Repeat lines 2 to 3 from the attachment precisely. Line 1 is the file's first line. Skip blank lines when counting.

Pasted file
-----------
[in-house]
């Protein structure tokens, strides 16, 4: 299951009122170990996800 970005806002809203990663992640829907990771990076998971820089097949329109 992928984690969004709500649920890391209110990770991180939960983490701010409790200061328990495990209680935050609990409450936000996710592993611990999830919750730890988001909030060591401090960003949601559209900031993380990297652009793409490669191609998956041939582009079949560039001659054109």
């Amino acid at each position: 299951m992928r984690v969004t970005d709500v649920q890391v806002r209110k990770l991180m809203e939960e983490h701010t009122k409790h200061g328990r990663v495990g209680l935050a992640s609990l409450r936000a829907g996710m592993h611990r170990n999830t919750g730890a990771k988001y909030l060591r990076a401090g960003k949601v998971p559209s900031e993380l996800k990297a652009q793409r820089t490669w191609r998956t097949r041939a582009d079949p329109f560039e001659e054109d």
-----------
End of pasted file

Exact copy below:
């Protein structure tokens, strides 16, 4: 299951009122170990996800 970005806002809203990663992640829907990771990076998971820089097949329109 992928984690969004709500649920890391209110990770991180939960983490701010409790200061328990495990209680935050609990409450936000996710592993611990999830919750730890988001909030060591401090960003949601559209900031993380990297652009793409490669191609998956041939582009079949560039001659054109």
């Amino acid at each position: 299951m992928r984690v969004t970005d709500v649920q890391v806002r209110k990770l991180m809203e939960e983490h701010t009122k409790h200061g328990r990663v495990g209680l935050a992640s609990l409450r936000a829907g996710m592993h611990r170990n999830t919750g730890a990771k988001y909030l060591r990076a401090g960003k949601v998971p559209s900031e993380l996800k990297a652009q793409r820089t490669w191609r998956t097949r041939a582009d079949p329109f560039e001659e054109d």